a, Photos of wild-type and npf8.4-1 mutant in response to N depletion. b. Shoot dry weight of Col-0 and the npf8.4-1 mutant in response to N depletion. Values represent mean ± SD for three biological repeats. Plants were grown hydroponically with 5 mM KNO3 for 15 days and then transferred to N-depleted medium for the number of days indicated. Different letters represent significant differences based on one-way ANOVA (p < 0.0001) with Tukey’s HSD post hoc test (p ≤ 0.05). Two-way ANOVA results are also shown in the top right corner. ‘***’, p < 0.0001. Similar results were obtained from three independent experiments.
Protein levels of NPF8.4a and NPF8.4b in water-, NPF8.4a- and NPF8.4b-injected oocytes were analyzed by hybridizing to anti-NPF8.4 antibodies. Similar results were observed for three independent experiments.
Extended Data Fig. 5 Metabolomics and RNAseq analysis reveal increased photorespiration flux in response to 2-day N depletion.
For ease of comparison, the gene expression levels shown in boxes have been normalized to the same gene in wild-type at day 0 (representing 1). Metabolite content shown in circles is normalized to the same metabolite in wild-type at day 0 (representing 100). Transcriptome fold-change and magnitude of metabolite accumulation are illustrated according to the color key at bottom. Thick red lines indicate reactions upregulated in response to 2-day N depletion. Glycerate is highlighted in yellow, and NH4+ is highlighted in cyan. ‘*’ represents a significant difference between wild-type and mutants in the metabolomics analysis (p ≤ 0.05; Student’s t-test). Boxes with a thick frame reflect significant differences in gene expression or metabolite content before and after N depletion (p ≤ 0.05; Student’s t-test). Plant growth conditions are the same as for those detailed in Supplementary Table 2. Data represent the mean values of three biological replicates, with each replicate consisting of 15 plants.
Extended Data Fig. 6 The growth retardation phenotype of the npf8.4 mutants under N deficiency can be rescued by elevated CO2 conditions when the photorespiration pathway is attenuated.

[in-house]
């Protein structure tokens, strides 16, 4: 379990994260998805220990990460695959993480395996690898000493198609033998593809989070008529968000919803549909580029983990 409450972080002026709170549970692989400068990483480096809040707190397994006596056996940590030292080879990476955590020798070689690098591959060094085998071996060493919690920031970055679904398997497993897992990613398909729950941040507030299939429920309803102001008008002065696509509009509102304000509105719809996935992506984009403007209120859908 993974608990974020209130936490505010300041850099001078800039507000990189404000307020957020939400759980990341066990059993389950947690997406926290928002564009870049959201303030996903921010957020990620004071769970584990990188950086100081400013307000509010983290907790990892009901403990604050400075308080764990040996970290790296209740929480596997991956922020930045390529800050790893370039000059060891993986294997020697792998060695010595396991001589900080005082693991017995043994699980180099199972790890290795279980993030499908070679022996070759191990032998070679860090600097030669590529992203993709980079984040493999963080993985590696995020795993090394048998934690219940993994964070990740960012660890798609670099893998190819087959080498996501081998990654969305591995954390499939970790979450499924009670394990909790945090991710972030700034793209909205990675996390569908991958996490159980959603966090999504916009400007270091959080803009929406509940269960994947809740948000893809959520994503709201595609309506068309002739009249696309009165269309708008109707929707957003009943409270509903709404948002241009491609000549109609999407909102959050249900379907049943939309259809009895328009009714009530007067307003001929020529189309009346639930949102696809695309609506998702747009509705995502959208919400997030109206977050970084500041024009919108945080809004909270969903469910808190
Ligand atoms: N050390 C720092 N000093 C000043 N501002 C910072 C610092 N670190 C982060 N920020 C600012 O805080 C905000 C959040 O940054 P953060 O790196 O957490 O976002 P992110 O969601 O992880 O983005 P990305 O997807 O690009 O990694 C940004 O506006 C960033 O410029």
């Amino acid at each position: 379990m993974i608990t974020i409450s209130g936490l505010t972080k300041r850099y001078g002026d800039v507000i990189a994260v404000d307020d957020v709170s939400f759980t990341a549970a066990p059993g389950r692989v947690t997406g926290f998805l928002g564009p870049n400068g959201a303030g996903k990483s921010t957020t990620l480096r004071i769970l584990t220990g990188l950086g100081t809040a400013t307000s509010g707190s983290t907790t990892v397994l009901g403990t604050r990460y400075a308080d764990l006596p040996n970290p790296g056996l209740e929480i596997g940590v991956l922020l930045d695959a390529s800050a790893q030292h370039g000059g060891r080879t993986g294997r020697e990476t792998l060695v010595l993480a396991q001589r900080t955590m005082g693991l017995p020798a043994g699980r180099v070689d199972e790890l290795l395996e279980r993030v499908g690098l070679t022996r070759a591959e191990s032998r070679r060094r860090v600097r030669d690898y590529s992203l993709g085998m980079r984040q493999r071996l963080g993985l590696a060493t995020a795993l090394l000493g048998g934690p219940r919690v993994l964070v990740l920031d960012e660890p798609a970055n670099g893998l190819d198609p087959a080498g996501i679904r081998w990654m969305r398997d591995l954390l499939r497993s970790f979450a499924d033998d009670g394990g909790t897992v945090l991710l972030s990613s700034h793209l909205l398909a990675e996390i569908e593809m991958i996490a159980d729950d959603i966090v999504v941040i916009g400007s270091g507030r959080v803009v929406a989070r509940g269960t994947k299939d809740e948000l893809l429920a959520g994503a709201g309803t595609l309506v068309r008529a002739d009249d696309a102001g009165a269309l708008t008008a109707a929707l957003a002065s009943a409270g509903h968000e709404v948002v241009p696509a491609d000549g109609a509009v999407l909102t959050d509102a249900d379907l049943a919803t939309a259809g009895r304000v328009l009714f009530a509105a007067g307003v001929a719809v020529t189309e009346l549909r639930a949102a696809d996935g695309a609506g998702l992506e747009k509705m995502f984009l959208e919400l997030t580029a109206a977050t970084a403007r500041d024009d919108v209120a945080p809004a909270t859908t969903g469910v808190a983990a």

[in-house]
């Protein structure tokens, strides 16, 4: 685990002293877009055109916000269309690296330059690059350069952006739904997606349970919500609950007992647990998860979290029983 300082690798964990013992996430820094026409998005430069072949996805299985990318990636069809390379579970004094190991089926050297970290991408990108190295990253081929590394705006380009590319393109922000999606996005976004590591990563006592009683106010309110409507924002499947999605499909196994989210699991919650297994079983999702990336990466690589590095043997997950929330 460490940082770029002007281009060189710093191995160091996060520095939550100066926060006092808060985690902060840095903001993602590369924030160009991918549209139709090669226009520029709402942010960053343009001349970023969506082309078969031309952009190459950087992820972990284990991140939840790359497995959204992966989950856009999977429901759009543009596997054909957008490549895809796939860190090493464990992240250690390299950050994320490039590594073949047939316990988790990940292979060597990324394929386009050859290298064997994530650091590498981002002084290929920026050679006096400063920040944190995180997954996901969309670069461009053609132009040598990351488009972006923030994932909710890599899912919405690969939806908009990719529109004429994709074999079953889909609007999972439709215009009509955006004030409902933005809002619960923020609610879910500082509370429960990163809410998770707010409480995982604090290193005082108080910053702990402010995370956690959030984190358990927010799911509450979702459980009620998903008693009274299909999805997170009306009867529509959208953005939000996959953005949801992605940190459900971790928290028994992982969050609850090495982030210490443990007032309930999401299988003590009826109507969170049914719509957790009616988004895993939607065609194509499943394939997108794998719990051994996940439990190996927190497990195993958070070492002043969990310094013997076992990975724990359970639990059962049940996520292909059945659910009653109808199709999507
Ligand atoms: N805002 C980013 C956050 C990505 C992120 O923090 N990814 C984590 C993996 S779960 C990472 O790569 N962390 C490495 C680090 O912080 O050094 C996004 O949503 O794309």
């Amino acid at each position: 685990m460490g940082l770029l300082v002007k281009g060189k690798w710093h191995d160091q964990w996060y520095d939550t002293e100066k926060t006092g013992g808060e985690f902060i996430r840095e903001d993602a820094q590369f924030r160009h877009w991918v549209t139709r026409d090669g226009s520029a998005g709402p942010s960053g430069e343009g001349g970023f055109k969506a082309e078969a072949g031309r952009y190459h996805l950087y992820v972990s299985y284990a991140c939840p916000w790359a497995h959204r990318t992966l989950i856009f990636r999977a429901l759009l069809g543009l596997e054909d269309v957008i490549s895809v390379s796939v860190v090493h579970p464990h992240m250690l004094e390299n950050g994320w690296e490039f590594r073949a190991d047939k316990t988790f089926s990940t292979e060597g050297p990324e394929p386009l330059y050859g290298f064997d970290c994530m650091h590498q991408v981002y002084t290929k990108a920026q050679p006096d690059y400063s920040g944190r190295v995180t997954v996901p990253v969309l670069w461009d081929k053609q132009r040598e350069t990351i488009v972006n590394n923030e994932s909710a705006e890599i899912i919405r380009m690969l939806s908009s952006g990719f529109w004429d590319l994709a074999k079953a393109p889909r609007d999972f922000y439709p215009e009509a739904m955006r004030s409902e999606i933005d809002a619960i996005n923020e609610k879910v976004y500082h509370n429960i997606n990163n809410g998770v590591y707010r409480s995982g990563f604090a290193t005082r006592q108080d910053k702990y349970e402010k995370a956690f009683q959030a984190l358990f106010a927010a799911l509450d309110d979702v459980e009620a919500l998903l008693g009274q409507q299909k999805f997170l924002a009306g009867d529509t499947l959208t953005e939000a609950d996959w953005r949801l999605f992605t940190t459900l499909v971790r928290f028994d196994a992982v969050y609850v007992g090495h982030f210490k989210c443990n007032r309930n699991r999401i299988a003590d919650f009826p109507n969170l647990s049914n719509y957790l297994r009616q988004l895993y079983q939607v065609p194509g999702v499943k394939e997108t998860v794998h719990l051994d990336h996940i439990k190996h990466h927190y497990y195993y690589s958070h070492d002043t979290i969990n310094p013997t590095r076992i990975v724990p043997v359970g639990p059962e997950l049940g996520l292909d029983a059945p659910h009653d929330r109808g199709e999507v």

a, c, Photos of 16-day-old plants in response to N deficiency (a) or N sufficiency (c) under ambient CO2 (400 ppm) or high CO2 (900 ppm). b, d, Shoot dry weight of Col-0 and npf8.4 mutants in response to N deficiency (b) or N sufficiency (d) under ambient CO2 (400 ppm) or high CO2 (900 ppm). Plants were grown hydroponically with 5 mM KNO3 for 8 days and then kept under the same condition (5 KN) or shifted to N depletion (-N) for a further 8 days under ambient CO2 (400 ppm) or high CO2 (900 ppm), respectively. Values represent mean ± SD for four biological repeats. Different letters represent significant differences based on one-way ANOVA (p < 0.0001 in (b); p = 0.0001 in (d)) with Tukey’s HSD post hoc test (p ≤ 0.05). Two-way ANOVA results are also shown in the top right corner. ‘***’, p < 0.0001; ‘ns’, no significance. Similar results were obtained from two independent experiments.
Extended Data Fig. 7 Scatterplot of the C/N atom ratio v.s. fold-change in amino acids in response to 2-day N depletion.
Fold-changes in amino acids after 2 days of N depletion (D2) were calculated by normalizing to the same amino acid at day 0 (D0, representing 100%). Statistical significance of the linear relationship between the C/N atom ratio and fold-change in amino acids was calculated using the Pearson correlation coefficient (r = 0.76, p = 0.007).
a, An X-Gal filter assay and b, quantitative β-galactosidase measurements were performed using NPF8.4b-Cub-PLV as bait and NubG, NubI, or NubG-NPF8.4b as prey. The N-terminal part of wild-type ubiquitin (NubI) or of a mutant (NubG) that does not interact with the C-terminal part of ubiquitin was used as the positive and negative control, respectively. The data in (b) represent the mean ± SD from three biological repeats. Similar results were observed for three independent experiments.
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Lin, YC., Tsay, YF. Study of vacuole glycerate transporter NPF8.4 reveals a new role of photorespiration in C/N balance. Nat. Plants 9, 803–816 (2023). https://doi.org/10.1038/s41477-023-01392-2